The entire song is in 4/4 time with the exception of measure seven of the conclusion, which is in 6/8 time. This measure is driven by the descending harmonized phrase “is equal to the” while the added single piano notes now descend with the melody line. Measure eight now ends the staccato piano triads which are replaced by flowing piano chords and lush orchestration as the harmonized word “love” is heard. As the orchestral score plays its descending chords, Paul sings the final lyric “you make” as Ringo's drums kick in again with a simple drum fill as a segue to the remaining four measures of the conclusion. These measures include the swelling orchestral score, bass, a tasty guitar line, harmonized “aah” vocals, and a simple drum beat played at half speed to what was heard in the rest of the song. Ringo adds drum fills in measures fourteen and fifteen as the final ringing orchestral chord of measure sixteen brings the “Abbey Road” medley to an impressive conclusion.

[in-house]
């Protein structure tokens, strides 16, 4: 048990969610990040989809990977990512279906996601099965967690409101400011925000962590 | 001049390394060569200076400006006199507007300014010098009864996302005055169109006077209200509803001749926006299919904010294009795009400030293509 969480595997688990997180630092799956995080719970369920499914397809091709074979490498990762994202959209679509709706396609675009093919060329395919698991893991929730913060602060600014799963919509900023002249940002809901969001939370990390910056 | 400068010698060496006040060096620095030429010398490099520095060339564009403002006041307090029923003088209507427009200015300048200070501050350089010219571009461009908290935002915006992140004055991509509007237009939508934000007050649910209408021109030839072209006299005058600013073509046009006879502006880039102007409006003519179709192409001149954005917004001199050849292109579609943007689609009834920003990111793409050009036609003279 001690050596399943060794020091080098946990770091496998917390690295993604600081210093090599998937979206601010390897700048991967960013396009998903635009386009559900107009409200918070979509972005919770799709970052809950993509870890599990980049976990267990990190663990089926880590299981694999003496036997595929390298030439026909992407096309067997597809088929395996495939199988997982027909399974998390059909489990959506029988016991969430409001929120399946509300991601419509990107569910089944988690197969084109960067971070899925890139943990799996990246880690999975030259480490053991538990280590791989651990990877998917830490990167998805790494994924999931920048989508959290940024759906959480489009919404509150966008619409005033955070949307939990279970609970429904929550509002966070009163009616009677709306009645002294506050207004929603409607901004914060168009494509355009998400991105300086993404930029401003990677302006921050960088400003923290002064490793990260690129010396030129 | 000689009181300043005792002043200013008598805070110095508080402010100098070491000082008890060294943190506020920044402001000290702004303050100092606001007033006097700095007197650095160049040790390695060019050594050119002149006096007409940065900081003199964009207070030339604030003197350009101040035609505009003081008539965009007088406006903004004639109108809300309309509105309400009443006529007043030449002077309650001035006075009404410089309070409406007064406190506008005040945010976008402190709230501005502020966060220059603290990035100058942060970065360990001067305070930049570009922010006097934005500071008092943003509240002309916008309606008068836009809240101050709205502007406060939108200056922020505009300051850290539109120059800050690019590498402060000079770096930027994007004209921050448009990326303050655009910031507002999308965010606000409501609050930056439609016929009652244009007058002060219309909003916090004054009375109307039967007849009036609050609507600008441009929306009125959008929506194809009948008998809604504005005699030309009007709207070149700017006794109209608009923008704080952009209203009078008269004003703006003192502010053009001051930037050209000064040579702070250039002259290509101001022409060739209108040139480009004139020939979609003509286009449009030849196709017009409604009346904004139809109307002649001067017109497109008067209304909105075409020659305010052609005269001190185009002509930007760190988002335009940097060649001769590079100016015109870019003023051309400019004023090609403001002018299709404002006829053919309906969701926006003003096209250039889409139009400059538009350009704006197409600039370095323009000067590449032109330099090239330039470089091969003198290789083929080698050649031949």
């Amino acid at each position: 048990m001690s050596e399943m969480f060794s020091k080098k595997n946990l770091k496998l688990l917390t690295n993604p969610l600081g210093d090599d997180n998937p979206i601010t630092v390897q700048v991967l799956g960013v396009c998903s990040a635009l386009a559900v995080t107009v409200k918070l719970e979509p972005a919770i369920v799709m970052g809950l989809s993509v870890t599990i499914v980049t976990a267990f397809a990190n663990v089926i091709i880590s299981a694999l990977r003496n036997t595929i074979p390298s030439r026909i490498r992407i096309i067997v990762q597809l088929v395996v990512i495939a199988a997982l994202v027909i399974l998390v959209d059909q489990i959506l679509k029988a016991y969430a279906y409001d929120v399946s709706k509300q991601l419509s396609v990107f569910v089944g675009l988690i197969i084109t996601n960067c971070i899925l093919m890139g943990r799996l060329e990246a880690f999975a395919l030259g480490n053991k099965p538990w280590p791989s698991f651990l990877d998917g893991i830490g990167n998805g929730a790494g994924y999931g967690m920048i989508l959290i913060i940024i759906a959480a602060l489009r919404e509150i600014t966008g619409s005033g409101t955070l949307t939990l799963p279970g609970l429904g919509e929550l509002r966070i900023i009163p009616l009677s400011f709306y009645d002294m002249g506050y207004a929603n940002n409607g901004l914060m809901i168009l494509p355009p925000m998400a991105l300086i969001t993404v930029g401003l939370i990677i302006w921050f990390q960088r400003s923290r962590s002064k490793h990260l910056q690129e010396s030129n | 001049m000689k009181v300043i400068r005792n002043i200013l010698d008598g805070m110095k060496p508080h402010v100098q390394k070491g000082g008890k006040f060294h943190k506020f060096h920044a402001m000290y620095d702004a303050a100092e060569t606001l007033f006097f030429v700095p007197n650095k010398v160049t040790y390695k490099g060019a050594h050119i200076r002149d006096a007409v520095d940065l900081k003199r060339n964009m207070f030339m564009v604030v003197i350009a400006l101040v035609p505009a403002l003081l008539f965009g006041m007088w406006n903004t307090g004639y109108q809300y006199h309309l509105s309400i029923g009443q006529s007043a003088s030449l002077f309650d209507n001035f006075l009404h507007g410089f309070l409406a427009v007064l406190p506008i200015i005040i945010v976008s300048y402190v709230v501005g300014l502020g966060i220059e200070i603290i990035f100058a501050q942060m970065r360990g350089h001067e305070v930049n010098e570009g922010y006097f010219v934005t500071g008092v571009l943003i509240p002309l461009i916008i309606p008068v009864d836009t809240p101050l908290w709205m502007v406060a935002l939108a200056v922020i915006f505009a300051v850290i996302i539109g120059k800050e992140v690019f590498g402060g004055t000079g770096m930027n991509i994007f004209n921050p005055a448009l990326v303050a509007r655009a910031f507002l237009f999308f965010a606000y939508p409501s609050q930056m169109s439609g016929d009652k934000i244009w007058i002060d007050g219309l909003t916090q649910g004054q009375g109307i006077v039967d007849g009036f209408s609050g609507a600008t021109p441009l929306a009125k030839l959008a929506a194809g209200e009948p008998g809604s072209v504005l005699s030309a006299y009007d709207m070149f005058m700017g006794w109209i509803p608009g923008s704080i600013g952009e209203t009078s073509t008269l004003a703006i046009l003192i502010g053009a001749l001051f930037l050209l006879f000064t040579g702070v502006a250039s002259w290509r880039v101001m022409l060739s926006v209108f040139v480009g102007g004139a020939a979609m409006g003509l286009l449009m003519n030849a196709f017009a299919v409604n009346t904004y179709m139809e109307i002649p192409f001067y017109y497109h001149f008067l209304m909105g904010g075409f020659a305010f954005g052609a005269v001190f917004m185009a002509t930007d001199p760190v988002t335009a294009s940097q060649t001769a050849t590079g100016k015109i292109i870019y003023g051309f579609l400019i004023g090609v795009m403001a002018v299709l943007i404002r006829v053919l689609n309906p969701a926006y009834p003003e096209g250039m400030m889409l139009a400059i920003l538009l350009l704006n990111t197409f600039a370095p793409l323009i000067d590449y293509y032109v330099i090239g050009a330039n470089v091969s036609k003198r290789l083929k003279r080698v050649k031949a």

“The End” may have been Paul's brainchild, but all four Beatles showed themselves enthusiastic in cooperating to make a good track. With a sense of pride, when interviewed in 1970, the usually-complaining John Lennon even exclaimed: “There's a nice little bit I played; they had it on the back of 'Abbey Road.' Paul gave us each a piece. There is a little break where Paul plays, George plays, and I play...One of those where it stops, where it suddenly goes 'Boom, boom, boom' on the drums, and then we all take it in turns to play. I'm the third one on that. I have a definitive style of playing. I've always had. They call George the invisible singer. Well, I'm the invisible guitarist!” And with Ringo's intricate drum work and George's incredible guitar solo interjections, all four band members shine like never before to make what became a final vibrant performance on the last recorded Beatles album.

American Releases